This is the conclusion to a five-part piece (which was supposed to be just one post, and then a trilogy, and then…) about my relationship with fitness. The other parts can be found here, here, here and here.


Life is a journey that takes some strange turns now and then. I was taking a karate class in my senior year, in a desperate bid to halt the expansion of my waistline and get some college credit out of it. Even though karate was something I’d grown to resent through my childhood, I gave it a begrudging shot.

It was a little intimidating walking into the cavernous gymnasium; I felt like a complete dork, probably because I was one. There were also preconceived notions that martial arts movies had instilled in me. Grueling training with lots of flying kicks, punching of boards, and a hardass instructor with gravelly voice and a permanent scowl. I was quite surprised to instead find a beautiful young woman in a karate uniform and an attendance sheet, greeting each new student with a smile. Maybe I could get on board with this whole martial arts thing.

As expected, I flailed around awkwardly during my first lesson, but it was such a rush! Learning the finer points of each technique and movement appealed to the engineer in me, and gave me a goal to aim for. By the end, I was exhausted, having used muscles that had been lazing around for a long time, but I was eager for the next class.

With the progression of the semester, my interest in karate grew exponentially. At least part of it was thanks to the instructor, who I had a schoolboy crush on. Turns out she was engaged, though, so that wasn’t happening. However, I did strike up a friendship with her (and her future husband, who was also part of the karate club), one that’s been going strong for 10 years now, even though we’re halfway across the world from each other.

Over the course of my training, I learned how misunderstood the martial arts are. We didn’t do any crazy spin kicks, there were no boards to break, and I didn’t have to avenge anyone’s death by fighting ninjas in a ring of fire. Instead, I learned all about making precise, controlled movements to efficiently and effectively use my body as a weapon and a shield. I learned that karate should be a last resort, something to be used when combat was unavoidable; don’t use your fists when words will do. I also became fitter, stronger and more agile by following a regular training schedule. Karate truly is an art, one that challenges both the body and the mind. And it’s one that I found myself completely absorbed in.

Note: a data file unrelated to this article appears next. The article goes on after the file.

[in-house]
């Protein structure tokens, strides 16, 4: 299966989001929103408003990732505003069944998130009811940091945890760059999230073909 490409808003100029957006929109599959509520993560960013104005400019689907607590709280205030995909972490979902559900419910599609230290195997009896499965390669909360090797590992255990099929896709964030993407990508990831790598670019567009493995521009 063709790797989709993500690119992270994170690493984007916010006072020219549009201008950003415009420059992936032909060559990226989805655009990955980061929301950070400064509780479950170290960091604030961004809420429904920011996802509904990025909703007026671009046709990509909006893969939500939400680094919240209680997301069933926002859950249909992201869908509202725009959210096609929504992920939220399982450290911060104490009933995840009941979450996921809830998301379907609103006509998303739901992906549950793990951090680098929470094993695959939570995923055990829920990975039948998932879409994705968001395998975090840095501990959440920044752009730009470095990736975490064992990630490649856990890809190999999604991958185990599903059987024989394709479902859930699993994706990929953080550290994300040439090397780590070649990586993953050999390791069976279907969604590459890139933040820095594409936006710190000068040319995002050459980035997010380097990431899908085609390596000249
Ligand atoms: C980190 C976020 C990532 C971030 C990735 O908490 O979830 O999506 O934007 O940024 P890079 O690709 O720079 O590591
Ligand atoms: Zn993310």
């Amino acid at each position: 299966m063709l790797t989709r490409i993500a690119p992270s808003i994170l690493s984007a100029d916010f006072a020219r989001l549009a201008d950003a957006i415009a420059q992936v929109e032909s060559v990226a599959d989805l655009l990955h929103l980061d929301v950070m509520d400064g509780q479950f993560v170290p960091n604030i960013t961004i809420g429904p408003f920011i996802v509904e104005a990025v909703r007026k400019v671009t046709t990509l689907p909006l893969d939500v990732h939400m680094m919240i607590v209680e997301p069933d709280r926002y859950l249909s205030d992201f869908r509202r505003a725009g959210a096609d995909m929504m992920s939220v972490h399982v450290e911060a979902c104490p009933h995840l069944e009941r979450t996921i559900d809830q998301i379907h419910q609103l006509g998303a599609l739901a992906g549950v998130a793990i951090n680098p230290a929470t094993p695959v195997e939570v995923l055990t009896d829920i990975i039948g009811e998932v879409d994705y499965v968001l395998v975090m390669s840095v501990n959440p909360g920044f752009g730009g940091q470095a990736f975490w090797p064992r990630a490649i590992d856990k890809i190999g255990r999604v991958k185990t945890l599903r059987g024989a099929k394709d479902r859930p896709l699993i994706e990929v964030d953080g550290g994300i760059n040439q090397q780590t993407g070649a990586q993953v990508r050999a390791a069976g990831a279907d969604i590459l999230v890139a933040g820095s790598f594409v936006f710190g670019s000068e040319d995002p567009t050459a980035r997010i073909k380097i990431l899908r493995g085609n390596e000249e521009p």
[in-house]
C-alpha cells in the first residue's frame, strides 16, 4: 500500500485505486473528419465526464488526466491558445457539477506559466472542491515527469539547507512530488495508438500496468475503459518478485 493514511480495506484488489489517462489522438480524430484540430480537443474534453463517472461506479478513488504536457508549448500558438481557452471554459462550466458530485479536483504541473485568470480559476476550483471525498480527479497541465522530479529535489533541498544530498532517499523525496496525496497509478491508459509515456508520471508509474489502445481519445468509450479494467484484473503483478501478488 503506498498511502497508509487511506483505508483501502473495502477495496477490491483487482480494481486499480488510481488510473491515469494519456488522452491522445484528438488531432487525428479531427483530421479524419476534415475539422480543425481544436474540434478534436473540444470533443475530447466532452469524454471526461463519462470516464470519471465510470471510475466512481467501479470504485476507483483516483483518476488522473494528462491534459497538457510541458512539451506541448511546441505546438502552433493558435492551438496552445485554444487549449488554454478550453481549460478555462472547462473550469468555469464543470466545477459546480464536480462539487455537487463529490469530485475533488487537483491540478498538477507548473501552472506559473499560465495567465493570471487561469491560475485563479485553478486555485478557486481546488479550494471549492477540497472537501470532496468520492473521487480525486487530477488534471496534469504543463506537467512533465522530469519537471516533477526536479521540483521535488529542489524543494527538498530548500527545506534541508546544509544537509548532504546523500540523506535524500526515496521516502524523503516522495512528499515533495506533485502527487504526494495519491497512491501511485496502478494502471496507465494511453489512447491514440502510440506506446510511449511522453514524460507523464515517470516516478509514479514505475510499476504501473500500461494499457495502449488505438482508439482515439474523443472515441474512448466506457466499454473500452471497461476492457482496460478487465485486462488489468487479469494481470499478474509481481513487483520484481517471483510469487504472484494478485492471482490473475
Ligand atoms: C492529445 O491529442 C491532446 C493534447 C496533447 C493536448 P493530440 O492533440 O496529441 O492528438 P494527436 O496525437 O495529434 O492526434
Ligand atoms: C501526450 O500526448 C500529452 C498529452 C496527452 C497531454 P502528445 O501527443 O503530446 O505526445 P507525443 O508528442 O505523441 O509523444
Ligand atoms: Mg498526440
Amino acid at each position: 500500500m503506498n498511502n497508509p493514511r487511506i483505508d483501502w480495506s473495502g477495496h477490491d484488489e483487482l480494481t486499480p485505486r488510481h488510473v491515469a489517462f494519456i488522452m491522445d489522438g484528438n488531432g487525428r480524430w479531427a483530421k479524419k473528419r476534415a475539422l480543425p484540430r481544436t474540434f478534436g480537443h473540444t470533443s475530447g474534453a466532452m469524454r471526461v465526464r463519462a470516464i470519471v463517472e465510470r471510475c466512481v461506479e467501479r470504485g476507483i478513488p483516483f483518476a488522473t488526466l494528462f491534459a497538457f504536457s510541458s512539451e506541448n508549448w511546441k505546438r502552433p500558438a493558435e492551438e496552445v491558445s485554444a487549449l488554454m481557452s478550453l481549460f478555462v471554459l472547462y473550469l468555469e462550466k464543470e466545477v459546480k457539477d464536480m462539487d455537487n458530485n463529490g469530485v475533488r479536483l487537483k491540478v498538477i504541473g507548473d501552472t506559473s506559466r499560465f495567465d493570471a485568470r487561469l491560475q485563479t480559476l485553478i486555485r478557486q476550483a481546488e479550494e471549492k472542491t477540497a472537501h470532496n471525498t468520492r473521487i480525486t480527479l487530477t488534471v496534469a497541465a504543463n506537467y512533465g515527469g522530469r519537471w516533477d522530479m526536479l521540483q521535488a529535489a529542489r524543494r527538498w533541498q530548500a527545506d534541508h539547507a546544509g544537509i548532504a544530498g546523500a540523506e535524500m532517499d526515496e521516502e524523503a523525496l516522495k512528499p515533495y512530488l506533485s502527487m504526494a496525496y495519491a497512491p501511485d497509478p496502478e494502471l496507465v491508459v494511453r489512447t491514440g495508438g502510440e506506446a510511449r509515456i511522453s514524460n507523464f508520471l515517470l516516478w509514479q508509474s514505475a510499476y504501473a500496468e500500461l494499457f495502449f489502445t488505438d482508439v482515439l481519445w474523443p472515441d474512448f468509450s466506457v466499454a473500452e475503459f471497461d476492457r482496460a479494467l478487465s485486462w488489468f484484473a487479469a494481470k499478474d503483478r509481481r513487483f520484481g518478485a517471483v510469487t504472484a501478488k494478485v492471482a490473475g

After a long series of ups and downs in my personal life, and in my karate life (broken and mended friendships, forged and broken relationships), I finally reached the point where I was ready to take the next step n my training. In November of 2008, almost 4 years after I’d started training karate, I finally attained the rank of black belt. It was a major milestone for me and is, to this day, my proudest achievement. I poured my heart and soul into training for that test, and I’m glad I was able to make my teacher, and myself, proud.

It as the start of what should have been a long journey but, alas, a mere two years after that, I was ripped away from the world that I knew and found myself in a familiar land that now seemed so strange. Having moved back to Dubai from the US, I had to start over in many ways, including with karate. I needed to find a good local club that would help me in continuing to hone my skills.


I had always been a skinny little kid, the sort that might blow away in a harsh breeze. The word ‘lanky’ would have made a good description for my teenage self. But when I started college, everything changed.

American universities use an expression known as the ‘Freshman 15’ to describe weight gain that happens during the first year of college, set at 15 pounds (for no real reason). I may have gone for the Freshman 20. Away from home for the first time, I had complete freedom with my schedule and my meals. Turns out, too much freedom leads to a full plate. One of my favorite snacks during my freshman year, the thought of which makes my heart break into a cold sweat now, was mozzarella sticks dipped in nacho cheese sauce. That’s right. Fried cheese. Dipped in melted cheese. I couldn’t get enough of it.

Needless to say, all that cheese decided to hang around and settle on various parts of my body. My friends remarked on my more filled out frame, but I didn’t believe them. I was still the scrawny young man I’d always been. My pants had just shrunk in the laundry or something. It took a few months for me to come to terms with the fact that I was overweight. Attempts were made at a healthier diet. I even started jogging…in the fall. Once the temperature dropped, so did my jogging routine.

As I got closer to graduation, I decided that enough was enough. I needed some sort of fitness routine, one that I could stick with. My brother suggested taking up karate, as he’d done a few times in the past. I’d always brushed it off. Karate? Kicking and punching and fighting people? No thanks. But it could be the key to helping me drop a few pounds. I only had one semester of college to go, and I still had a health and fitness course pending as part of my graduations requirements. My brother urged me to choose a karate class for that. Maybe I’d like it. If nothing else, it’d get rid of that pesky course requirement. It was win-win either way.

So, on a chilly January morning at the start of my final semester, I found myself in one of the gymnasiums on campus, about to embark on a life-changing journey. Nerd that I am, I was in a buttoned down shirt and jeans. Perfect workout wear. I was ready to rock.